Pulmonary hypertension (PH) is rare but serious and potentially a life-threatening disease characterized by an elevation in mean pulmonary artery pressure and pulmonary vascular resistance . In severe cases, PH leads to right heart failure, clinical worsening, and death. Despite an estimated annual incidence rate of approximately 3 cases of PH per million children, PH remains an important cause of morbidity and mortality among children [1, 2]. Etiologies are numerous and include chronic infections, lung disease and chronic hypoxemia, thromboembolic disease, and genetic and metabolic abnormalities, but it is most commonly idiopathic or associated with congenital heart disease [3,4,5,6,7,8,9,10]. In children, untreated PH carries a grim prognosis, with subtypes such as idiopathic PH predicting a median survival of just 10 months . PH has been reported in 23 to 37% of premature infants with chronic lung disease in multiple retrospective studies, and carries a 2-year mortality rate as high as 48% [12,13,14,15]. In addition to substantial mortality risk, PH associated with chronic lung disease is associated with increased morbidity such as prolonged mechanical ventilation, need for supplemental oxygen, and increased hospital length of stay [12,13,14,15,16,17,18,19].
Despite recent developments in PH-specific therapies, survival of patients with idiopathic PH remains poor and appears to be worse in children compared to adults . PH has primarily been characterized and studied among adults and therefore the development of treatment therapies has also targeted this population . An array of pharmacologic treatments are available and approved for use in adults, but studies evaluating therapeutic dosing, side effects, and outcome for pediatric patients are lacking. PH clinicians are nonetheless prescribing these medications off-label in children as part of standard practice, often with guidance from only small cohort studies or past clinical experience . However, benefit is frequently seen . Combination drug therapy is increasing in frequency, again, backed by large adult studies [20, 23]. Many factors such as disease severity, side effect profile, drug interaction, cost, and impact on quality of life must be considered when prescribing for the pediatric population. Three classes of drugs have been extensively evaluated for the pharmacologic treatment of pediatric PH: prostanoids (epoprostenol, treprostinil, iloprost, beraprost), endothelin receptor antagonists (ERAs) (bosentan, ambrisentan), and type-5 phosphodiesterase (PDE5) inhibitors (sildenafil, tadalafil). Because vasoconstriction is an important component in the development of PH, vasodilator drugs are also frequently used to decrease pulmonary arterial pressure, to improve cardiac output, and to potentially reverse pulmonary vascular changes in the lungs [23,24,25,26,27,28]. However, the adverse effects of these drugs have often been studied in isolation and in clinical trial settings [23, 27, 28]. With increased usage of novel PH treatment therapies (such as Treprostinil and Selexipag), there is a urgent need to better understand the adverse effects experienced by pediatric patients in every day settings where complex combined therapy regimens are commonplace .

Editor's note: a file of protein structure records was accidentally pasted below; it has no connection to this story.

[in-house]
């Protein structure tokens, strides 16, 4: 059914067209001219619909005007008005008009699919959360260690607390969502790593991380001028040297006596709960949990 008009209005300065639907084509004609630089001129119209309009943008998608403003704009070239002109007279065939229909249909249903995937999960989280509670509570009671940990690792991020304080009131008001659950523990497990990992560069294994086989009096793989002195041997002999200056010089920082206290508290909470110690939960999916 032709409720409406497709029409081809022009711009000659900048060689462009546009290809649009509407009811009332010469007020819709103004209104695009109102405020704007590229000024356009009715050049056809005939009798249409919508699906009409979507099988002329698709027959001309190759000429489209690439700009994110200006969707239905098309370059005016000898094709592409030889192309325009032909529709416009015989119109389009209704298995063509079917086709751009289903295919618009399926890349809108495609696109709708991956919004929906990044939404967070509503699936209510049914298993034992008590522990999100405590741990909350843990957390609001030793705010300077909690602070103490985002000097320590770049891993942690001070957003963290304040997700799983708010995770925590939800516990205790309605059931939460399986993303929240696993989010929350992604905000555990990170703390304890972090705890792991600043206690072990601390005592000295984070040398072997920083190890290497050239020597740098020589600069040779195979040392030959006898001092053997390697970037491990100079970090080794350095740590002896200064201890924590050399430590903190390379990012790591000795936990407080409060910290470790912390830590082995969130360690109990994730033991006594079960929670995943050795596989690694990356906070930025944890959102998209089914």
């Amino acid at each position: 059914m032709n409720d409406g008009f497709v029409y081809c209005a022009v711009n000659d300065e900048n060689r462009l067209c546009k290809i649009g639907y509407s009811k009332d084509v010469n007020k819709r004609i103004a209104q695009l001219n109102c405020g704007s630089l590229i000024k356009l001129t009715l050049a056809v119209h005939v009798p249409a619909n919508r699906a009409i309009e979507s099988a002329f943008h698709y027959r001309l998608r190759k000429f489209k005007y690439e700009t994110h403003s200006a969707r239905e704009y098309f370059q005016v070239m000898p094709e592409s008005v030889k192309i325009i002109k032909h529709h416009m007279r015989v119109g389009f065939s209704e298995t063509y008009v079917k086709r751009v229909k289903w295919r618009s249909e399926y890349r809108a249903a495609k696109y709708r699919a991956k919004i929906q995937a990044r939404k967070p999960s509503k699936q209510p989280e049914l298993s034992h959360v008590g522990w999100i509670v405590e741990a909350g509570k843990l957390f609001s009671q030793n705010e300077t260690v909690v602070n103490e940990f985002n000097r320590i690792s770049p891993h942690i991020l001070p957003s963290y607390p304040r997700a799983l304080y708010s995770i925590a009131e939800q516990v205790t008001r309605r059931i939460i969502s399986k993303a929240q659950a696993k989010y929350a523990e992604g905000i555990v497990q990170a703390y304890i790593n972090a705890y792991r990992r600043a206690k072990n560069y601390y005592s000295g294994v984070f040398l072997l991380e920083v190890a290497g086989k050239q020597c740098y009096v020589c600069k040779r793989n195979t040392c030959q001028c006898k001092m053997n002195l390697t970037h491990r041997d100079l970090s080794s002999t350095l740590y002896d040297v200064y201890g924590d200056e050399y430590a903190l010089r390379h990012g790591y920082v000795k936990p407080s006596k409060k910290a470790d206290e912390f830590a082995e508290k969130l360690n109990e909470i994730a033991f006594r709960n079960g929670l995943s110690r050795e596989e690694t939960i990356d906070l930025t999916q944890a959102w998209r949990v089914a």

In addition to the physiological burdens and side effects of PH treatment therapies, there are social, economic, emotional and health access implications for children living with PH, their families, and their caregivers. Children who live in remote settings have limited access to emergency and specialty care . Accessing care is even more limited for children living with PH as specialty PH care centers and physicians with specialized PH training are much more sparse than general clinics and hospitals . This is of particular interest as PH treatment therapies side effects may greatly affect a family’s ability to thrive while caring for a child living with PH .
The purpose of our study was to estimate the side effect profiles of the most commonly prescribed PH therapies among children and to understand the burdens placed upon families to access care for children living with PH.